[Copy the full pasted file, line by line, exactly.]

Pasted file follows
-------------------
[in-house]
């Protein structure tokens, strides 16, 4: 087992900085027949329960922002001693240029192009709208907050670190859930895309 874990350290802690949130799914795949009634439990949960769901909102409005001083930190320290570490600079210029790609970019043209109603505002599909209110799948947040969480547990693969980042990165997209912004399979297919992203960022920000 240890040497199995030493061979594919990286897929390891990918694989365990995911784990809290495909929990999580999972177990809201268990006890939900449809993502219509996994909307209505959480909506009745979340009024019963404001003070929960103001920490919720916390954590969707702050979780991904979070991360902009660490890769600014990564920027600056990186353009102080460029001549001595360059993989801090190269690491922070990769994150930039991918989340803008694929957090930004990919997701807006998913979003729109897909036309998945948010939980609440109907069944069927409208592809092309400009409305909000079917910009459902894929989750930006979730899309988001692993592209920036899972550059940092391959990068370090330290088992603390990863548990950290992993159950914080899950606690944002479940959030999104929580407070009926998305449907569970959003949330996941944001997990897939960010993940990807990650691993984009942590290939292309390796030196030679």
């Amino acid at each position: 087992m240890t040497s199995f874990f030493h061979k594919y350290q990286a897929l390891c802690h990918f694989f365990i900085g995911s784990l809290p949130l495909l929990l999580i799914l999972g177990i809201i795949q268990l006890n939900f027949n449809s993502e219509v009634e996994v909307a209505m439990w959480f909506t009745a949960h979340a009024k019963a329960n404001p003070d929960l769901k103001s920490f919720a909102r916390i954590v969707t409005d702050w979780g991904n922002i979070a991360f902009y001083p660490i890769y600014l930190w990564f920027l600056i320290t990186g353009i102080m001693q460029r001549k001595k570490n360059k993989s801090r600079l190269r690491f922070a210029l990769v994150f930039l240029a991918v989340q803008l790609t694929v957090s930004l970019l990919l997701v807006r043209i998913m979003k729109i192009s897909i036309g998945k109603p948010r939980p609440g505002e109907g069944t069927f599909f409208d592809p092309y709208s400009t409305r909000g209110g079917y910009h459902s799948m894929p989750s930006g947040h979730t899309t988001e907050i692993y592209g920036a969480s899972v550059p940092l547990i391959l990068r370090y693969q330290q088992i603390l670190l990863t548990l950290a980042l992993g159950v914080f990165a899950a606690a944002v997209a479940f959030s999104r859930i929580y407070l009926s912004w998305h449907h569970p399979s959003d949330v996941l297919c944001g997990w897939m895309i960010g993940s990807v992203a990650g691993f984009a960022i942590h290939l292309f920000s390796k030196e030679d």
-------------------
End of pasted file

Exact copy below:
[in-house]
């Protein structure tokens, strides 16, 4: 087992900085027949329960922002001693240029192009709208907050670190859930895309 874990350290802690949130799914795949009634439990949960769901909102409005001083930190320290570490600079210029790609970019043209109603505002599909209110799948947040969480547990693969980042990165997209912004399979297919992203960022920000 240890040497199995030493061979594919990286897929390891990918694989365990995911784990809290495909929990999580999972177990809201268990006890939900449809993502219509996994909307209505959480909506009745979340009024019963404001003070929960103001920490919720916390954590969707702050979780991904979070991360902009660490890769600014990564920027600056990186353009102080460029001549001595360059993989801090190269690491922070990769994150930039991918989340803008694929957090930004990919997701807006998913979003729109897909036309998945948010939980609440109907069944069927409208592809092309400009409305909000079917910009459902894929989750930006979730899309988001692993592209920036899972550059940092391959990068370090330290088992603390990863548990950290992993159950914080899950606690944002479940959030999104929580407070009926998305449907569970959003949330996941944001997990897939960010993940990807990650691993984009942590290939292309390796030196030679």
């Amino acid at each position: 087992m240890t040497s199995f874990f030493h061979k594919y350290q990286a897929l390891c802690h990918f694989f365990i900085g995911s784990l809290p949130l495909l929990l999580i799914l999972g177990i809201i795949q268990l006890n939900f027949n449809s993502e219509v009634e996994v909307a209505m439990w959480f909506t009745a949960h979340a009024k019963a329960n404001p003070d929960l769901k103001s920490f919720a909102r916390i954590v969707t409005d702050w979780g991904n922002i979070a991360f902009y001083p660490i890769y600014l930190w990564f920027l600056i320290t990186g353009i102080m001693q460029r001549k001595k570490n360059k993989s801090r600079l190269r690491f922070a210029l990769v994150f930039l240029a991918v989340q803008l790609t694929v957090s930004l970019l990919l997701v807006r043209i998913m979003k729109i192009s897909i036309g998945k109603p948010r939980p609440g505002e109907g069944t069927f599909f409208d592809p092309y709208s400009t409305r909000g209110g079917y910009h459902s799948m894929p989750s930006g947040h979730t899309t988001e907050i692993y592209g920036a969480s899972v550059p940092l547990i391959l990068r370090y693969q330290q088992i603390l670190l990863t548990l950290a980042l992993g159950v914080f990165a899950a606690a944002v997209a479940f959030s999104r859930i929580y407070l009926s912004w998305h449907h569970p399979s959003d949330v996941l297919c944001g997990w897939m895309i960010g993940s990807v992203a990650g691993f984009a960022i942590h290939l292309f920000s390796k030196e030679d």